Some scholars extend psychological insights beyond behavioural economics in a broader account of cognitive biases or cultural cognition as a root of possible MD [Reference Lin17,Reference Morrow34,Reference Kahan, Jenkins-Smith, Tarantola, Silva and Braman37–Reference Merk, Pönitzsch and Rehdanz39]. The focus is less economistic, but still typically individualistic. Cognitive biases applied to perceptions of geoengineering might imply over-optimism, if geoengineering provides a misplaced sense of control regarding the climate problem [Reference Lin17]. Cultural cognition approaches suggest that individual reasoning on issues like climate change is distorted in line with cultural identities, in ways that could make climate denialists particularly susceptible to the attractions of geoengineering as an alternative to mitigation [Reference Lin17,Reference Kahan, Jenkins-Smith, Tarantola, Silva and Braman37,Reference Morton40]. Psychological mechanisms also underlie conceptualizations of deterrence as risk compensation [Reference Hale and Preston16,Reference Reynolds18,Reference Morrow34]. Again, individuals are conceived to adjust their behaviours consciously or subconsciously to a similar level of apparent risk.
Some researchers have also sought to apply approaches from moral philosophy [Reference Hale and Preston16,Reference Morrow34,Reference Baatz41]. These analyses typically seek to clarify the potential harm arising from MD, primarily applying consequentialist and deontological approaches rooted in the dominant liberal individualist social imaginary [Reference Groves29]. Such moral philosophers, even in deontological variants, tend to avoid economic reductionism, but rarely escape the other elements of the realist register. Rather, they highlight possible harms in reduced efficiency, misdirected motivations, and mal-distribution of costs and benefits. Some philosophical approaches also suggest the possibility of less individualistic forms of deterrence, a critical point, which is also highlighted by Corner and Pidgeon [Reference Corner and Pidgeon38] in their categorization of moral hazard into individual and collective (social or political) forms.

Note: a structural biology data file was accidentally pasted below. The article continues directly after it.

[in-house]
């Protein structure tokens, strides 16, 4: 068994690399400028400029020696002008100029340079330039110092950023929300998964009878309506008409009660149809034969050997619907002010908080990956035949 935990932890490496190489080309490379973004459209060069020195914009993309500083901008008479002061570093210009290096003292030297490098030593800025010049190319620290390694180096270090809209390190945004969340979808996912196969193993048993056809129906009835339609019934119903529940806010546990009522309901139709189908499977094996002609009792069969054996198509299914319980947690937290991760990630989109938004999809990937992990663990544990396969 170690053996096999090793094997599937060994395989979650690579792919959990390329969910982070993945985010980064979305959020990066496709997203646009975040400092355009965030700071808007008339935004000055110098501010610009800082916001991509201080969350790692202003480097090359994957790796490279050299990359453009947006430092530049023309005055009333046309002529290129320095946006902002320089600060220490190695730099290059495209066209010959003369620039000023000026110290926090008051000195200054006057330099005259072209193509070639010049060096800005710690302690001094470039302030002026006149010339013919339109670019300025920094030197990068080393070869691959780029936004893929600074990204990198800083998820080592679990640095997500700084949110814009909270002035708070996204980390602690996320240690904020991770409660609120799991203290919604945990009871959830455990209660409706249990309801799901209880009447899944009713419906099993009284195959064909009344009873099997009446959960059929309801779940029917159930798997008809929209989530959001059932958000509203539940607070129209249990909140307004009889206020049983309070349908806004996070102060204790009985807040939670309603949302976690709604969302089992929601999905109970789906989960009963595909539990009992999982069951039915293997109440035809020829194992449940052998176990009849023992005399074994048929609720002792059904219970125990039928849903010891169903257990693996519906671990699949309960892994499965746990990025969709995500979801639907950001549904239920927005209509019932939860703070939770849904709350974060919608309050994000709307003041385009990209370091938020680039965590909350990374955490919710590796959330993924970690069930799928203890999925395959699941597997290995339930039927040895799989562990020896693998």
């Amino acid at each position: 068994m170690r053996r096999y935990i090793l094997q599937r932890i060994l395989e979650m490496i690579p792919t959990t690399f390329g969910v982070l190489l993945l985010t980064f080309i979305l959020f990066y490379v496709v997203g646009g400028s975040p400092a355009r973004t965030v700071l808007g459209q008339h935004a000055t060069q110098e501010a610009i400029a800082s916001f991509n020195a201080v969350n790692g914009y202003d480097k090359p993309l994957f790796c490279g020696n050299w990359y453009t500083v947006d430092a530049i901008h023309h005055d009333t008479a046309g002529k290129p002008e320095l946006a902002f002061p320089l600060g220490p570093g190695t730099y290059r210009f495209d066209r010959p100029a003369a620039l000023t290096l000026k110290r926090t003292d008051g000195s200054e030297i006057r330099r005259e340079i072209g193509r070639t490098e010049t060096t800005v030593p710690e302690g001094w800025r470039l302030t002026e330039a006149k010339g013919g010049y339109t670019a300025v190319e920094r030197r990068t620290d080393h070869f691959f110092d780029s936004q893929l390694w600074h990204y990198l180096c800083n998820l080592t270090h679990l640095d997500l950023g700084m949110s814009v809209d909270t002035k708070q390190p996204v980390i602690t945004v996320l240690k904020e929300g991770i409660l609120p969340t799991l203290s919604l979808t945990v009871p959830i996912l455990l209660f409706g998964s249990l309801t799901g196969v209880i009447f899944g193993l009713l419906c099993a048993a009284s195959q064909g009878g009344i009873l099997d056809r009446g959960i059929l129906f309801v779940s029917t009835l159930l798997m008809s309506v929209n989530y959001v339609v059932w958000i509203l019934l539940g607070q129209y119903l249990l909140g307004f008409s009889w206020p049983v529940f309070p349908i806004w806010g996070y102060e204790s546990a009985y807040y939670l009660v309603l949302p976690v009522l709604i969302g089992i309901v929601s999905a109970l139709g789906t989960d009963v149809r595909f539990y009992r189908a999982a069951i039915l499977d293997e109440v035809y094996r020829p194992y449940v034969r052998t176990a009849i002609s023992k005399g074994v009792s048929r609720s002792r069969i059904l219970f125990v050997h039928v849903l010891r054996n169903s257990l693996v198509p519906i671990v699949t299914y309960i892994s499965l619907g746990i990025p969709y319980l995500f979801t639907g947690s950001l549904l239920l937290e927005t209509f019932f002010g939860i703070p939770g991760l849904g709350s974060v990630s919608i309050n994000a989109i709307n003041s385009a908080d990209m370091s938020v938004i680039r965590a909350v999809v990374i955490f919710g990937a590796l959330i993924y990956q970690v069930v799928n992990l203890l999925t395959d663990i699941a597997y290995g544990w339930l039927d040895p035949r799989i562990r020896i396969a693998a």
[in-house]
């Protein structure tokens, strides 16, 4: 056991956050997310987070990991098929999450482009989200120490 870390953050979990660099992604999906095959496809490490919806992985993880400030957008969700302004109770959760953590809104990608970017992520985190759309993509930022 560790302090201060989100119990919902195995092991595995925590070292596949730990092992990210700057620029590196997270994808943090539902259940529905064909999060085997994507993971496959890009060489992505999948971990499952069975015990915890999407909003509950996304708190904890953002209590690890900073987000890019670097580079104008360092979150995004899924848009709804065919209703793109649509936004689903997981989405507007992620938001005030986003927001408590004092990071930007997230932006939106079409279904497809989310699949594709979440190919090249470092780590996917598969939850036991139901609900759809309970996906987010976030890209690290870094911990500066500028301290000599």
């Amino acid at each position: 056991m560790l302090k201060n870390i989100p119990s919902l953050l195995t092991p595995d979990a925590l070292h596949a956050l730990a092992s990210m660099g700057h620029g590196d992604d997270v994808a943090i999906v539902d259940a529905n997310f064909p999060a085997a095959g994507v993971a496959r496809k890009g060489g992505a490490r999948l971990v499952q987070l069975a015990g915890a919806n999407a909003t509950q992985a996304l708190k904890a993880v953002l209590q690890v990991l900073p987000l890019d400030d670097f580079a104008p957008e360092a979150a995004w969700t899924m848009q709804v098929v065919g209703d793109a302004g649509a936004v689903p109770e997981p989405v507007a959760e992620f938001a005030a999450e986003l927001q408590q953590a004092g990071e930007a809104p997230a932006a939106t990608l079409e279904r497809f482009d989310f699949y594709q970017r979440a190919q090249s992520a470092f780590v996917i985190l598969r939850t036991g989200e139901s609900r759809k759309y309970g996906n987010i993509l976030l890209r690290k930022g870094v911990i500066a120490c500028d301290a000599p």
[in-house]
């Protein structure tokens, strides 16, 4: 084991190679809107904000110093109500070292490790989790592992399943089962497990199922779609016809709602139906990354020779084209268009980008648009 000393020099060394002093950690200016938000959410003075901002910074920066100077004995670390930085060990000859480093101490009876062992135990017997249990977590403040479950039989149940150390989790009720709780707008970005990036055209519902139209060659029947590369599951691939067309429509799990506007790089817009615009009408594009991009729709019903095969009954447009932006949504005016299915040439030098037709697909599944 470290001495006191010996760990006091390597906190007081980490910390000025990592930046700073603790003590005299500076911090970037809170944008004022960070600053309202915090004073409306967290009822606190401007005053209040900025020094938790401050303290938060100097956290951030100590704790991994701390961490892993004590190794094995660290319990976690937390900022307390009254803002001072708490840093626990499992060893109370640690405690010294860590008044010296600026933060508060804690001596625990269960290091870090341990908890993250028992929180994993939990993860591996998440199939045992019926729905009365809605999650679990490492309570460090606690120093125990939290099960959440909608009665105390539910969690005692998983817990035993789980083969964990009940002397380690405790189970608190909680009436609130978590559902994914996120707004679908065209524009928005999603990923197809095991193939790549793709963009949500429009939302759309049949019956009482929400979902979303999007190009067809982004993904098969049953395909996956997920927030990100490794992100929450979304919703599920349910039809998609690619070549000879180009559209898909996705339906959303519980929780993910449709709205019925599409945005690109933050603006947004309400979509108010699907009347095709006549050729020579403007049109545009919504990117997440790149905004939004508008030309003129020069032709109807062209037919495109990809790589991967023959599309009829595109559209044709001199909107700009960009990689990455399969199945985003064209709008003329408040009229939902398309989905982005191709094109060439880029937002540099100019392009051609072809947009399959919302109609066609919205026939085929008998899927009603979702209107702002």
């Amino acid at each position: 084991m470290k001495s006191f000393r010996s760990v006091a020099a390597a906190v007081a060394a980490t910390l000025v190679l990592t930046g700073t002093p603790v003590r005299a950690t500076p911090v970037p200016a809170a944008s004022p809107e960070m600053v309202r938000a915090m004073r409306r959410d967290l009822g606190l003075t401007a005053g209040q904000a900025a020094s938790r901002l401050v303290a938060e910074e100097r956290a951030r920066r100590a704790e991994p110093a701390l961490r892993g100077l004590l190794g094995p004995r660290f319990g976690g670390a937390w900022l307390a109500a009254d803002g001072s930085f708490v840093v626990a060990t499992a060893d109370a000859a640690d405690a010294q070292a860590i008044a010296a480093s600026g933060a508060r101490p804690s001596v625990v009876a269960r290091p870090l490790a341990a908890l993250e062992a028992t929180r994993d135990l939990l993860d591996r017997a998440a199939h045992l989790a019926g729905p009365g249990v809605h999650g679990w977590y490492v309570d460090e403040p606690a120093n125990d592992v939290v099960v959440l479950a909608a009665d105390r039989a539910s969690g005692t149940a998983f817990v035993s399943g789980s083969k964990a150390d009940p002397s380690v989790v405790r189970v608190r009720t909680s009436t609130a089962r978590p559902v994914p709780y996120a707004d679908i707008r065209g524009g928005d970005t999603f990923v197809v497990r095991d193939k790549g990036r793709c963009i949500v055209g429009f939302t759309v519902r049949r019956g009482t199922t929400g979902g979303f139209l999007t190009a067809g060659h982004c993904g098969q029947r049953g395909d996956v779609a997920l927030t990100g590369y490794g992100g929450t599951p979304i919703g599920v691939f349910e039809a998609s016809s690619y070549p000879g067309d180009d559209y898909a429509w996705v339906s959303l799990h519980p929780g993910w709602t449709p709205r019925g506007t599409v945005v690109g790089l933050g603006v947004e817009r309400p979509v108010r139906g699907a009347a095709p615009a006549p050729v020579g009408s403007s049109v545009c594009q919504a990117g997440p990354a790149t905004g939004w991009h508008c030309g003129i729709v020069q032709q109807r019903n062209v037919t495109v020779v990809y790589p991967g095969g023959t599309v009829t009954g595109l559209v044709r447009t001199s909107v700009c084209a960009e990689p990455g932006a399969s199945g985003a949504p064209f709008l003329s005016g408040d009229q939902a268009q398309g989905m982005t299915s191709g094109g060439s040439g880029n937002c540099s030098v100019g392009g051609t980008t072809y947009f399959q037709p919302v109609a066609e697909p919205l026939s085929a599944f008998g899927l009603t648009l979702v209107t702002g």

The realist register has serious analytical limitations. Technologies are understood simplistically as material products of science and economic forces, independent of the socio-technical systems needed to generate them. A focus on autonomous individuals (either as lone but powerful human or institutional actors, or as aggregated sets) obscures the impact of collective, social phenomena such as norms, institutions, narratives and, crucially, power relations, and the way they shape individuals’ thoughts and actions. Understanding collective forms of MD would appear critical where there is such limited agency for individuals to understand and act on the risks of climate change and geoengineering. Relatedly, a focus on managerial understandings of decision making, where (at least, some, powerful) actors can know and manage risks and control the outcome of their interventions, obscures the possibility of MD being the result of distributed actions and complex, emergent processes that escape any single actor's ability to predict [Reference Stirling42]. Markets are one collective institution that has been analysed in the relevant literature, but in an aggregative, economistic manner, again based on assumptions about liberal autonomous actors that largely obscure the impacts of power relations and unequal social structures. We will argue that shifting (via a cultural register) to a CPE register can help overcome these limitations.
4. Key MD mechanisms, as understood at the realist register